Top 100 Artists of the Decade: #31 Four Tet
The Top 100 Artists of the Decade list will be posted over the course of 100 days. On September 23rd, we will post one artist and continue every day until December 31st, when we will unveil our #1 artist of the decade!
Please read our introduction to learn about our nominating and ordering process.
#31 Four Tet
Here's the self-referential music world, with artists copping bits and pieces of each other's styles until they choke on the fragments, and wayyyy over there – across that canyon, with the setting sun glowing mutely behind him – is Four Tet. From his vantage point, he can still hear the noise, in some small and simplified way, but it doesn't faze him. He's close enough to anchor himself in familiarity of contemporary sounds, but he has no intention of letting borrowed tricks and secondary techniques rip his music apart from the inside out.
All genres suffer from endless rehashing, but in electronic music especially, so much of what rushes through our consciousness could be attributed to any number of interchangeable artists. Four Tet has managed to carve out a sound with a canyon's distance on all sides. Call his style whatever you will – ambient, jazzy, retro hip hop, spacey and formless, folk (all of these and more at times) – but there's no particular gimmick that makes you snap your fingers and say, "that's Four Tet." Four Tet just is (and, thus, deserves more than the cheeky four-word zen I just offered – but it's true, damnit!). Every song is so honest to its ambitions that the eclecticism gets lost – the production value is so perfect that it pulls attention away from the ground that Four Tet can cover. For instance, it's hard to believe the chippy and sputtering mandolin on "Spirit Fingers" could share album space with the rubber duck sample and cold tile feel of Rounds closer "Slow Jam." I'm unwilling to get into the best album debate, because with a ten-year career span and a swarm of remixes, it's like trying to choose your favorite beer: there's one for every mood. My first answer might be Rounds, but my best answer might be "all of them." Four Tet, with his production prowess, should be required listening for upcoming artists, electronic or otherwise. The message: here's what you can do when you stop trying to imitate and start making music.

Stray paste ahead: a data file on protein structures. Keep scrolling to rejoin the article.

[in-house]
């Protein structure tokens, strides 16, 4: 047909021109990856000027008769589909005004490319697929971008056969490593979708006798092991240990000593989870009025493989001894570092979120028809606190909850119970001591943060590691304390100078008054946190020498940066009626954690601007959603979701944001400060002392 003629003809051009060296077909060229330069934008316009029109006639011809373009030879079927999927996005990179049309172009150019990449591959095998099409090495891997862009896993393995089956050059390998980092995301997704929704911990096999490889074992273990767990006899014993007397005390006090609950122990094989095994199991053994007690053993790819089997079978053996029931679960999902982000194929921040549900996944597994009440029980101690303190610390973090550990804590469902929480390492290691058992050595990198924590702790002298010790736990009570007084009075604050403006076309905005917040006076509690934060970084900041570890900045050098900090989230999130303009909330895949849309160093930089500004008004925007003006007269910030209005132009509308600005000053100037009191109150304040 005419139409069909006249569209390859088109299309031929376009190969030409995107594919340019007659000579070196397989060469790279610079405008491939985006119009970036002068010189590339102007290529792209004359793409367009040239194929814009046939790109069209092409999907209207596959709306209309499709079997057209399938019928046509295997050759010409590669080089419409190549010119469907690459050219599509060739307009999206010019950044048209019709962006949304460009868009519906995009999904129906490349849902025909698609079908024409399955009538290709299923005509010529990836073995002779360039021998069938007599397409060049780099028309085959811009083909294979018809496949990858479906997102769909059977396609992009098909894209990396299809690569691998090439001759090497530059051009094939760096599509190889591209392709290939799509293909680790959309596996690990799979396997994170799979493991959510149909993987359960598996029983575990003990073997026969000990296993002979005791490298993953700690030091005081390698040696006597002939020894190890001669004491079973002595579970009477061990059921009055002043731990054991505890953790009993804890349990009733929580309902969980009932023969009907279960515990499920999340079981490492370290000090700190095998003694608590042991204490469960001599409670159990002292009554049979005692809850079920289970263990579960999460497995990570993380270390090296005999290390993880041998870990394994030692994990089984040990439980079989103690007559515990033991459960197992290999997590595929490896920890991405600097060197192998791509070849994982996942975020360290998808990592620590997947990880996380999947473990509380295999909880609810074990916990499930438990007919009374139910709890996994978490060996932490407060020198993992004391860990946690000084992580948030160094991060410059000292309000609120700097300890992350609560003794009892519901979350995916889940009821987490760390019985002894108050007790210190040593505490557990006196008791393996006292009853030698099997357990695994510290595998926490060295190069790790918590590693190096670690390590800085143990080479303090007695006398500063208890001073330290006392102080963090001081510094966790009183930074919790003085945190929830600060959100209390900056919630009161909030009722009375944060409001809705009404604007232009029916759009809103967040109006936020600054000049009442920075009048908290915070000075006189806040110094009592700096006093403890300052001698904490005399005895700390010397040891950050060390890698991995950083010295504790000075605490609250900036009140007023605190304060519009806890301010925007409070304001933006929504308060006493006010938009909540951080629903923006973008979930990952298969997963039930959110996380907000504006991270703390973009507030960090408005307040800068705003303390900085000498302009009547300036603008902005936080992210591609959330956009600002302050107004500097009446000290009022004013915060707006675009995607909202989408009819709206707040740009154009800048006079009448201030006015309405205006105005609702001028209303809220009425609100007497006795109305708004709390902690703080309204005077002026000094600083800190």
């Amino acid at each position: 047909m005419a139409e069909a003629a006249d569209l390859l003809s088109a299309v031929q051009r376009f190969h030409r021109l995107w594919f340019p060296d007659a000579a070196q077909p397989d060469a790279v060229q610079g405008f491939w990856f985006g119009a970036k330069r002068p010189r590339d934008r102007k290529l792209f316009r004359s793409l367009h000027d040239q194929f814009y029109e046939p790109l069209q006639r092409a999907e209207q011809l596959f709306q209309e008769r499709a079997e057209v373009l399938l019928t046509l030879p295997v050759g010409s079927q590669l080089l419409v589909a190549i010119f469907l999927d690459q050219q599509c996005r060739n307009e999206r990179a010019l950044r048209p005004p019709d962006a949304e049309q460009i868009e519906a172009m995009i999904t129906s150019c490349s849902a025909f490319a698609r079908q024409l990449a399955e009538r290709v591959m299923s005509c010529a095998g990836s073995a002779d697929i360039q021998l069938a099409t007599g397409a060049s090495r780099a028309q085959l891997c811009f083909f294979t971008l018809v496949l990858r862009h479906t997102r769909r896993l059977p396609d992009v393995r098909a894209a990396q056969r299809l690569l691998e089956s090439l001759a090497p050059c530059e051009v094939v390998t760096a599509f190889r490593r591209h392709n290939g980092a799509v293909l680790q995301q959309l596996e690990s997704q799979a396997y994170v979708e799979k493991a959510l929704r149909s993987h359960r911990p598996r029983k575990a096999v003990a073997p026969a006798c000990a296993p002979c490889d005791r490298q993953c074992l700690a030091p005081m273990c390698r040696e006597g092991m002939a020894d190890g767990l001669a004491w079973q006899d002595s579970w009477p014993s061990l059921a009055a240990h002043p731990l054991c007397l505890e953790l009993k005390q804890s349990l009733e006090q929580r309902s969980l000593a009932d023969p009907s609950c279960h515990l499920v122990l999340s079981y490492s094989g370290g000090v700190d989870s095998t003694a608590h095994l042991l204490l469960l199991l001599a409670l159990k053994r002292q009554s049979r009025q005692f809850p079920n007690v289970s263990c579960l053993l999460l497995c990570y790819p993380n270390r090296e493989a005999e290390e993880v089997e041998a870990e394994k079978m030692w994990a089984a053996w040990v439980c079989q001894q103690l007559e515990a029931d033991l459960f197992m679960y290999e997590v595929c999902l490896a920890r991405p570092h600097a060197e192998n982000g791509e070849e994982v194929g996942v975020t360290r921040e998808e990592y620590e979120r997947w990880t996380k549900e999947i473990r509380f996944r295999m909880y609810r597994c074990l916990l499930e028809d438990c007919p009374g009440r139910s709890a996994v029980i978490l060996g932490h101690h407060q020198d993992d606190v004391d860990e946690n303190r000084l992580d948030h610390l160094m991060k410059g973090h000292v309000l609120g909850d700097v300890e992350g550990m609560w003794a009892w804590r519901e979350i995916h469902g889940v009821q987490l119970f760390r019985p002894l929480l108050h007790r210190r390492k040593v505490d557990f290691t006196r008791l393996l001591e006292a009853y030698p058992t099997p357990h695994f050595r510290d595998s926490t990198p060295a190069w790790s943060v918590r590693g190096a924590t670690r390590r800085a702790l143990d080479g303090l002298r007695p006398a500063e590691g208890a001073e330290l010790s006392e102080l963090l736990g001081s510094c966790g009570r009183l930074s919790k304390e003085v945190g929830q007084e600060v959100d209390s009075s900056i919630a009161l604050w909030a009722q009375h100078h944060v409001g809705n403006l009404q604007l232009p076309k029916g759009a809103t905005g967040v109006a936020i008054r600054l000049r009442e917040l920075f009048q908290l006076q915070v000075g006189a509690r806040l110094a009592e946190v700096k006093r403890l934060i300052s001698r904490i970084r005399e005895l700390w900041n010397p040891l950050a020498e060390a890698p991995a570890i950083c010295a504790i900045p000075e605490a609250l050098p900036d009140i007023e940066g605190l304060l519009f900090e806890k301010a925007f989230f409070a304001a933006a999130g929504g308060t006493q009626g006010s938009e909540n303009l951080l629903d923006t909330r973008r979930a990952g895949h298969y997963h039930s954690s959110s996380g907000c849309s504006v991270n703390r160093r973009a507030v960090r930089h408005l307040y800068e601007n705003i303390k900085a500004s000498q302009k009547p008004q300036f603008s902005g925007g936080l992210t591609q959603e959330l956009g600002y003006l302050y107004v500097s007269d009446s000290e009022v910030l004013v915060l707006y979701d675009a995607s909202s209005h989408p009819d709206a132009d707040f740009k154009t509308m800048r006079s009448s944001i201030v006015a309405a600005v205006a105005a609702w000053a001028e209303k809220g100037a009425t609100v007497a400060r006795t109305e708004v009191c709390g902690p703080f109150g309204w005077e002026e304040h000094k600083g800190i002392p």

Check back tomorrow for the next artist! To see the full list of the Top 100 Artists of the Decade, click here.